As tribes turned into civilizations and individuals and families surrendered more and more freedom and power to government, exacting revenge against enemies, foreign or domestic, became a complex aspect of governance that increasingly attenuated natural human aggression and the desire for vengeance from its actual implementation. Today, especially in advanced Western societies, exacting revenge is actively discouraged. Governments have increasingly abrogated this responsibility, seeing as “uncivilized.”
However, in tribal societies, the concept of vengeance attacks remains alive and well.
Arab societies, especially Palestinian Arab society, remain essentially tribal. Arabs have always been a tribal people. Muhammad united the Arabs for the first time under the banner of Islam, but for the most part it did not take. Upon his death there was immediate dispute over whether his successor should be a blood relation, which resulted in the Sunni/Shia schism which persists violently to this day.
The first real Arab civil government (technically the second caliphate) was the Umayyad Caliphate, which lasted less than a century, and was riven by factional disputes, during which time three “Muslim civil wars” were fought. As in this period, almost all Muslims were Arabs -- Islam having not yet become a true universalist religion -- these were essentially Arab tribal wars.
The succeeding Abbasid Caliphate was Arab only in name. It was administered largely by Persians and later Turks. Well before the Abbasid’s fall to the Mongols in 1258, the Arab experiment in non-tribal centralized government essentially came to an end. And while the Arabs have had, and continue to have, the odd kingdom or “country” here and there, they remain an essentially tribal people. Current events stretching across the Arab world, from Tunis to Baghdad, bear this out. The Palestinian refusal to accept a state, though offered many times, is part and parcel of this phenomenon.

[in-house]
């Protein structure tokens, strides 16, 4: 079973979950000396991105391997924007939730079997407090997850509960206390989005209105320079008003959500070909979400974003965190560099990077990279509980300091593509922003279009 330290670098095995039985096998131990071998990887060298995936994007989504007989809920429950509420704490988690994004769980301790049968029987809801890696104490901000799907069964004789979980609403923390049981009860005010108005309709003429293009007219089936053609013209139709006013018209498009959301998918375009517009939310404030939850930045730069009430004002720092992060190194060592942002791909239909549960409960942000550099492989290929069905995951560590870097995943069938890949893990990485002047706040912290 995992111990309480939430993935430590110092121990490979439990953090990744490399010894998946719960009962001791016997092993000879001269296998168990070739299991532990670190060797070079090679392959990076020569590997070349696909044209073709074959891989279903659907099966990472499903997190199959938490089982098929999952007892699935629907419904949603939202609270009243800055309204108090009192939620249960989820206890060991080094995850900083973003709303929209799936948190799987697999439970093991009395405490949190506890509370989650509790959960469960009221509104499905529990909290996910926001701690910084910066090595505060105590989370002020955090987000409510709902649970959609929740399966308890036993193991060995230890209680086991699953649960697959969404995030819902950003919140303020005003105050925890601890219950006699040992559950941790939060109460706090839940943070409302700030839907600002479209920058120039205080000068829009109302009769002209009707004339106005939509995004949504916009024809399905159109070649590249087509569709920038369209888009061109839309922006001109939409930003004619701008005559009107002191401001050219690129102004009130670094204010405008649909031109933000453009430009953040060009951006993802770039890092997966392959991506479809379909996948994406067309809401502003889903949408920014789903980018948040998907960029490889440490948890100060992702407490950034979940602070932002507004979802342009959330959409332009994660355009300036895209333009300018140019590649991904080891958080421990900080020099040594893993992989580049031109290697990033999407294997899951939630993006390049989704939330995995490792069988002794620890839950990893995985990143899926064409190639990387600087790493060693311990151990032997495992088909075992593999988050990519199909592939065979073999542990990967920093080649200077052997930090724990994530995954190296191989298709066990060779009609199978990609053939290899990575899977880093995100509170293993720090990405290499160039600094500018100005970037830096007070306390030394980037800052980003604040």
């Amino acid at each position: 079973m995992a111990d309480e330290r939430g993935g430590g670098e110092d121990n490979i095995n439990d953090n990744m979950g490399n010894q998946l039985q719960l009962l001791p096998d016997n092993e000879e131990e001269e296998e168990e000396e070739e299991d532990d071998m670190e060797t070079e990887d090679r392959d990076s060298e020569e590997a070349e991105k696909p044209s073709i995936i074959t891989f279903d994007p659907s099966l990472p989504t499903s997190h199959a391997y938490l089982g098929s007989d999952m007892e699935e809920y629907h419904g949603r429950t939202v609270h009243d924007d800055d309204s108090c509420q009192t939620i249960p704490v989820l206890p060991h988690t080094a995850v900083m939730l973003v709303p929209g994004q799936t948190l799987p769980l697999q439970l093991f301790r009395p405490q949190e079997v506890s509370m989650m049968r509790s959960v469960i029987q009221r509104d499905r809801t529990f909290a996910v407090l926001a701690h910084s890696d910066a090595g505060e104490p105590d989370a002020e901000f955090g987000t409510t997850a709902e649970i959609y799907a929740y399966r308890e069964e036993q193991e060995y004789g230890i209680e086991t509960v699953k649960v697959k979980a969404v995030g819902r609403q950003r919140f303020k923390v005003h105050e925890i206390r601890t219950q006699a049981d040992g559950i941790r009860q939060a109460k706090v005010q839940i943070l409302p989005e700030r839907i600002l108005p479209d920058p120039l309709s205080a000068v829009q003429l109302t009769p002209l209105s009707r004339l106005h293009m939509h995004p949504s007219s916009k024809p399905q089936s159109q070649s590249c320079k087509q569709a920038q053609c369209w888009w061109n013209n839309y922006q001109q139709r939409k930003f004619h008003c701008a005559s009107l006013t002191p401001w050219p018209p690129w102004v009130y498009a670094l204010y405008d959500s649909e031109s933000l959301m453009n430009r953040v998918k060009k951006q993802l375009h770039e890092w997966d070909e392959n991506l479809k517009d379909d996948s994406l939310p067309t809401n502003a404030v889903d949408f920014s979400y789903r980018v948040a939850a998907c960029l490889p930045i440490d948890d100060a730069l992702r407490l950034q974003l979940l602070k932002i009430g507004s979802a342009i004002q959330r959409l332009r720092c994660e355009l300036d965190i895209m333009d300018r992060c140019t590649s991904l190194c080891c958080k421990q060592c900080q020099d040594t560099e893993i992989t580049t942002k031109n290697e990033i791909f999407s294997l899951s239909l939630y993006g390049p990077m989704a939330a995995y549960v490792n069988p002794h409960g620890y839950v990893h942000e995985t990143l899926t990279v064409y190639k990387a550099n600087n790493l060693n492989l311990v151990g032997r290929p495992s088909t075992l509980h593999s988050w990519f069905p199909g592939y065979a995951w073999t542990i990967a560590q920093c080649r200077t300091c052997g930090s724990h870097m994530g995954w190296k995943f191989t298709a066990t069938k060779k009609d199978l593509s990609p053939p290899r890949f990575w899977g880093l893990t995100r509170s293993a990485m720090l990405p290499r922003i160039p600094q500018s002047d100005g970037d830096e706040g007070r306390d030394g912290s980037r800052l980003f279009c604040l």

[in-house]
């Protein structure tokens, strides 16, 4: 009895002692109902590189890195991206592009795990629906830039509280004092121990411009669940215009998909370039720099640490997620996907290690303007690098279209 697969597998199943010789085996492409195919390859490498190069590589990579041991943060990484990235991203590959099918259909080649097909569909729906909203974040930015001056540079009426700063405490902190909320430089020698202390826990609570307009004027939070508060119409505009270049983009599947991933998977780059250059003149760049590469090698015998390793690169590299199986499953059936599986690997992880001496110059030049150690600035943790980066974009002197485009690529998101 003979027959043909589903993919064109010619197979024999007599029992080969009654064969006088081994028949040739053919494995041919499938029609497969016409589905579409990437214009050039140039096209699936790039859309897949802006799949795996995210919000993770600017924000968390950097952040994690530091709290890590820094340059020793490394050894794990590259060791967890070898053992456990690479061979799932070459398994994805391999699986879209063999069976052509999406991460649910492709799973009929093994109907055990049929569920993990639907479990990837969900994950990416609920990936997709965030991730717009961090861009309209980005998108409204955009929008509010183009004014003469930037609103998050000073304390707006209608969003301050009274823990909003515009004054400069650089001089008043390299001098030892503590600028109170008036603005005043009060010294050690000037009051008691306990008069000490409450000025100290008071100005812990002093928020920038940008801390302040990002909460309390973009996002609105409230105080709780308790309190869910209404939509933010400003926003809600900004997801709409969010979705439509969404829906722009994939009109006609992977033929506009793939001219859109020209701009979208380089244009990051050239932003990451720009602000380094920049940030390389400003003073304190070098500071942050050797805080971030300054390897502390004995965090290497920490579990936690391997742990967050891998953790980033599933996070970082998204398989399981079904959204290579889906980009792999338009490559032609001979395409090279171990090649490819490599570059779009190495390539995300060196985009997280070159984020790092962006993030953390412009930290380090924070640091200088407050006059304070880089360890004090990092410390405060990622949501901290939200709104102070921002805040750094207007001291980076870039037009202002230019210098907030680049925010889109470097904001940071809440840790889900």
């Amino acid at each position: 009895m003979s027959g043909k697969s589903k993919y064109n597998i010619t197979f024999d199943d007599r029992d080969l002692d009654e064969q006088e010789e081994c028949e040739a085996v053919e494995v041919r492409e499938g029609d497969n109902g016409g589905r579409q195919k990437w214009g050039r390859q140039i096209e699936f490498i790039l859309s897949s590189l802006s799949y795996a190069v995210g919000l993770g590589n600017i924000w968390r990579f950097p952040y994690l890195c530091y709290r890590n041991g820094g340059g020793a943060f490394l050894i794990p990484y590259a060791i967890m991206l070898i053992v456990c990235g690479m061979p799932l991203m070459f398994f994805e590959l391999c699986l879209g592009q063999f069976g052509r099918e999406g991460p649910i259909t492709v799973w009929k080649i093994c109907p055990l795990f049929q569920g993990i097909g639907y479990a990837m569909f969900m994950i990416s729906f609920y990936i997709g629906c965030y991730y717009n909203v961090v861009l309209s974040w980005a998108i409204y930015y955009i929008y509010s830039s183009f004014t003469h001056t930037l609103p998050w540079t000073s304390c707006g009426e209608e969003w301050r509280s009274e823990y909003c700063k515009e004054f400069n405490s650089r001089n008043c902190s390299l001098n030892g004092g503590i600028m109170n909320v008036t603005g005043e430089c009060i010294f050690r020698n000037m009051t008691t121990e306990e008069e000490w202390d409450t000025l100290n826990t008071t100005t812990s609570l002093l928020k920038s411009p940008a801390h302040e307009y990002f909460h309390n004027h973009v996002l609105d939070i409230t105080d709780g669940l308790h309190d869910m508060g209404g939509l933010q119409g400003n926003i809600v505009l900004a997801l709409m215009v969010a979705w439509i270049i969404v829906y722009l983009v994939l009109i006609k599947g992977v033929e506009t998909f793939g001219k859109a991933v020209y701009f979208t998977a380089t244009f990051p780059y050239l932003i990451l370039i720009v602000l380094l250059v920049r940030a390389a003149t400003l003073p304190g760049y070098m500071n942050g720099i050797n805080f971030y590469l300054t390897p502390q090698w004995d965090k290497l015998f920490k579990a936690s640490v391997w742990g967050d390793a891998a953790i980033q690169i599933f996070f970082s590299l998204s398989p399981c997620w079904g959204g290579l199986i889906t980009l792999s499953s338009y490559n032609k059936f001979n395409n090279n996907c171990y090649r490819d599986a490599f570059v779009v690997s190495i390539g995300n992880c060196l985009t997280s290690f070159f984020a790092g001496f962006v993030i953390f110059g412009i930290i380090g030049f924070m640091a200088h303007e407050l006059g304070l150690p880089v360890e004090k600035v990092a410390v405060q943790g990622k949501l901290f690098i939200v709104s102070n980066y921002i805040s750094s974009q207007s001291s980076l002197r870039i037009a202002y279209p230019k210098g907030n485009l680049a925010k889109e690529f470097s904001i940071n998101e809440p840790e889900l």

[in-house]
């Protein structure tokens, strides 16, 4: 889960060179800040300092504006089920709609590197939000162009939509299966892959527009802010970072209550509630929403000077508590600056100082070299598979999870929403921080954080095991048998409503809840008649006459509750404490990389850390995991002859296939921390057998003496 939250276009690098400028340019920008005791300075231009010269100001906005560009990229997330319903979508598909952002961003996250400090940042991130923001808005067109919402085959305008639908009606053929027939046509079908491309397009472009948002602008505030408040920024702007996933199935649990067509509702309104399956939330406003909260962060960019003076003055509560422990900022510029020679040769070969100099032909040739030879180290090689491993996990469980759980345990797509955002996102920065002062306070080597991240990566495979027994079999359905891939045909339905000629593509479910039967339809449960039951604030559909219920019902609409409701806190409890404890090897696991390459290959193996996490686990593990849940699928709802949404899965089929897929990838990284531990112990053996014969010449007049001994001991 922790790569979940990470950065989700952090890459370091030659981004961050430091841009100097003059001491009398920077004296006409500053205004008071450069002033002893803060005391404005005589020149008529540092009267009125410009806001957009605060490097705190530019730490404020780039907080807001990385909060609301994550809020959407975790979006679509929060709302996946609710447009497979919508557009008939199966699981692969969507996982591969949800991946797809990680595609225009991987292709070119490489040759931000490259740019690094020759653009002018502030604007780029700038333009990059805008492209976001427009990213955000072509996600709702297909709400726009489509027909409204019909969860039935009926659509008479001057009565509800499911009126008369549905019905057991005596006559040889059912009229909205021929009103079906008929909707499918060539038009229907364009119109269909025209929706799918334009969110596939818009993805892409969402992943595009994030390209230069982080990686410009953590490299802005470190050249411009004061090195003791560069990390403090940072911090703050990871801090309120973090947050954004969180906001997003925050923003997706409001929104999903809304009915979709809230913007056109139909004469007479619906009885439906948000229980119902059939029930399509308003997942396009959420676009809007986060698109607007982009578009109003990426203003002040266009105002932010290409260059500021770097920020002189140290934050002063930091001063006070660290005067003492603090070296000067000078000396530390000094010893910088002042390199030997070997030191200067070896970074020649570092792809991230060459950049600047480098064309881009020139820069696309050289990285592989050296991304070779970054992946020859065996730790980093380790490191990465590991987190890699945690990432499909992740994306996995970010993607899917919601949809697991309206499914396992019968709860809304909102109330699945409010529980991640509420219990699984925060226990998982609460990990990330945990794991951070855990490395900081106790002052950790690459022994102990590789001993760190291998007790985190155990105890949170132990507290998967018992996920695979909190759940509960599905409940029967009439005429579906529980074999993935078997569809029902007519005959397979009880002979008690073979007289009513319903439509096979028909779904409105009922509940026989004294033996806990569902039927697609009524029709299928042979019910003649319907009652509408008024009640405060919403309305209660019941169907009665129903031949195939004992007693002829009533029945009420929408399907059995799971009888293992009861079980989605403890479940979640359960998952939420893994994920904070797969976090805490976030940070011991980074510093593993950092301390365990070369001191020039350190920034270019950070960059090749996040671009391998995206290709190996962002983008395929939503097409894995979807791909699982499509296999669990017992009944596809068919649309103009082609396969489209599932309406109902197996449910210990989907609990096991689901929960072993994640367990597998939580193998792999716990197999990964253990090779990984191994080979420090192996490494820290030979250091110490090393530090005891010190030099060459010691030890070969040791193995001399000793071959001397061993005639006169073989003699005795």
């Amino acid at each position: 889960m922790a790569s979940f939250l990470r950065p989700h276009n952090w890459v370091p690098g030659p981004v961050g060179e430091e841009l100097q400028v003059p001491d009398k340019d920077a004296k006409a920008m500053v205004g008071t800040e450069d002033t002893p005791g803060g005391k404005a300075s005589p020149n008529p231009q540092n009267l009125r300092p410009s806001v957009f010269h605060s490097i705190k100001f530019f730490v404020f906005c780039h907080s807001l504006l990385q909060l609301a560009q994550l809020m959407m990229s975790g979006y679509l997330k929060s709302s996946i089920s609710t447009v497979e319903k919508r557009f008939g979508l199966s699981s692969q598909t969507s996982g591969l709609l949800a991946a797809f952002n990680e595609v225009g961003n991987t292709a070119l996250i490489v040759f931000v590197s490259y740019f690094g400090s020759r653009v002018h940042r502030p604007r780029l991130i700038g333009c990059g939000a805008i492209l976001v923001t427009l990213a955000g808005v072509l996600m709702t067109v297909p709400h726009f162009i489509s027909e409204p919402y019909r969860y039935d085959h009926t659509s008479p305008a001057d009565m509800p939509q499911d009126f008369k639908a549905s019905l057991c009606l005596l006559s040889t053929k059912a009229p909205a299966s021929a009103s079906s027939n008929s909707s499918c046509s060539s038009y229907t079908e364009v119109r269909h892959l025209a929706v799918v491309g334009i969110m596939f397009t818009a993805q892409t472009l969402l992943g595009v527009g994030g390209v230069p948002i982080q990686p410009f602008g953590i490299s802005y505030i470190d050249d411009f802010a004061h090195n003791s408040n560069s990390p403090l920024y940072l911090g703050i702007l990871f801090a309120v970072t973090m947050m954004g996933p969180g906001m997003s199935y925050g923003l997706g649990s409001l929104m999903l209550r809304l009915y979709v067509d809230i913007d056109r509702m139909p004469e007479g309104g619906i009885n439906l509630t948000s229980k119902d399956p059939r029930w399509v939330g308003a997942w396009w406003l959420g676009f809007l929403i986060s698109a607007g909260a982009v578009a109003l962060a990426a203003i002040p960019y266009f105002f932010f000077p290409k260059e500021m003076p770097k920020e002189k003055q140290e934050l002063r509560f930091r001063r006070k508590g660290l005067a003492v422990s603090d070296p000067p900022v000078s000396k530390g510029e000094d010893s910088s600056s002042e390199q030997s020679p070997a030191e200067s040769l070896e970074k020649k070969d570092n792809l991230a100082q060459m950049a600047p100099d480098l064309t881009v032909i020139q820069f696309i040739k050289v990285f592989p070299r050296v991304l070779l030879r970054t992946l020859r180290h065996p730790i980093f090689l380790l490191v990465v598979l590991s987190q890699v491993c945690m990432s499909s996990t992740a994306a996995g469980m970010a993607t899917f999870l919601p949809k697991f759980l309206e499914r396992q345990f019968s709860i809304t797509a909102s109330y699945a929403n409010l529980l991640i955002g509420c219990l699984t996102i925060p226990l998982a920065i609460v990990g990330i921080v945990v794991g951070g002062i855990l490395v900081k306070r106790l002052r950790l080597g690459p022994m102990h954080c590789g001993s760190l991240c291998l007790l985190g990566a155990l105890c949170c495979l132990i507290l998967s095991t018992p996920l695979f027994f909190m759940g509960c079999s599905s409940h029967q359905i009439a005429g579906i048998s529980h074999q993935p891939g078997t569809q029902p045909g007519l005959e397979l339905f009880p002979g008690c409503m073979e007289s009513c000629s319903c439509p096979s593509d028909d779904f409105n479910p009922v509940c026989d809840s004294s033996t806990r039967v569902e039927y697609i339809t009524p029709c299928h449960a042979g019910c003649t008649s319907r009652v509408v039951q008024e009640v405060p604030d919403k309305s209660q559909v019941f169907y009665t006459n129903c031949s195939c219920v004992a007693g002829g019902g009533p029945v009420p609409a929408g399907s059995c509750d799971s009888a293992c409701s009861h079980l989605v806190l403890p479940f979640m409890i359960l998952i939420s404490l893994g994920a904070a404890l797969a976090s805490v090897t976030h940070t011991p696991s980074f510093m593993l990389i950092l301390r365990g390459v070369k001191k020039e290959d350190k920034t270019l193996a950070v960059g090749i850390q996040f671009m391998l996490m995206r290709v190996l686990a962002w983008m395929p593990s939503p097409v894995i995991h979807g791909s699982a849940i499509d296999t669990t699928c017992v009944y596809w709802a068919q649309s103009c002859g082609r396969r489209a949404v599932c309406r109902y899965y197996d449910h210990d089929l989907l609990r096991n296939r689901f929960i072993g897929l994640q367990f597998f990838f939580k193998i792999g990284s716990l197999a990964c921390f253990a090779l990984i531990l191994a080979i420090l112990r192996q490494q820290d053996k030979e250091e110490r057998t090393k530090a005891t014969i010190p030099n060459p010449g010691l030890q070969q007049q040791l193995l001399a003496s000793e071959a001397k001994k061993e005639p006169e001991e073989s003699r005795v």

Much of Israel’s problem in dealing with the Palestinians is that the Palestinians Arabs operate on tribal imperatives, while the Israelis try to address them in terms acceptable to modern Western sensibilities. It doesn’t work, and never will work. Polls show that most ordinary Palestinian Arabs want to continue the conflict with Israel, and support rocket fire and attacks against Israeli population centers. This is part of a bottomless need for vengeance dating from the so-called Nabka -- the Palestinian term for the "disaster" stemming from the founding of Israel. That the Nabka was inflicted on the Arabs by Jews -- an inferior people in the Arab/Muslim psyche -- makes the need for ongoing vengeance even more acute. Nothing short of the destruction of the enemy (Israel and the Jews) will satiate it. Moreover, the creation of a “Palestinian” state has nothing to do with it.
In the decades after its founding, Israeli governments, acting as effective governments must, engaged in purely retaliatory actions in response to Arab attacks, punctuated here and there by punishing military campaigns that allowed the tiny state to grow and prosper, and which eventually forced peace agreements (Egypt and Jordan) or long-term armistice (Syria.)
But with the Palestinian Arabs, for a variety of reasons, the Israelis long ago ceased to operate on a retributive basis, and rather have sought to appease them through grants of territory (Gaza and much of the West Bank), release of captives, and tribute (disguised as aid.) After the heinous slaying of the Israeli teens, the Israeli government typically failed to act. This proved too much for some Israelis, and a small number sought retribution on their own, slaying (in equally heinous fashion) an Arab teen.
The current Gaza operation is not retributive either. It continues to be a “messaging operation” in accord with Israeli doctrine, and so a futile operation, as recent history has shown. Until an Israeli government realizes and acknowledges this, Israeli will continue to fight one war, while the Arabs fight another. It is a war Israel might still lose.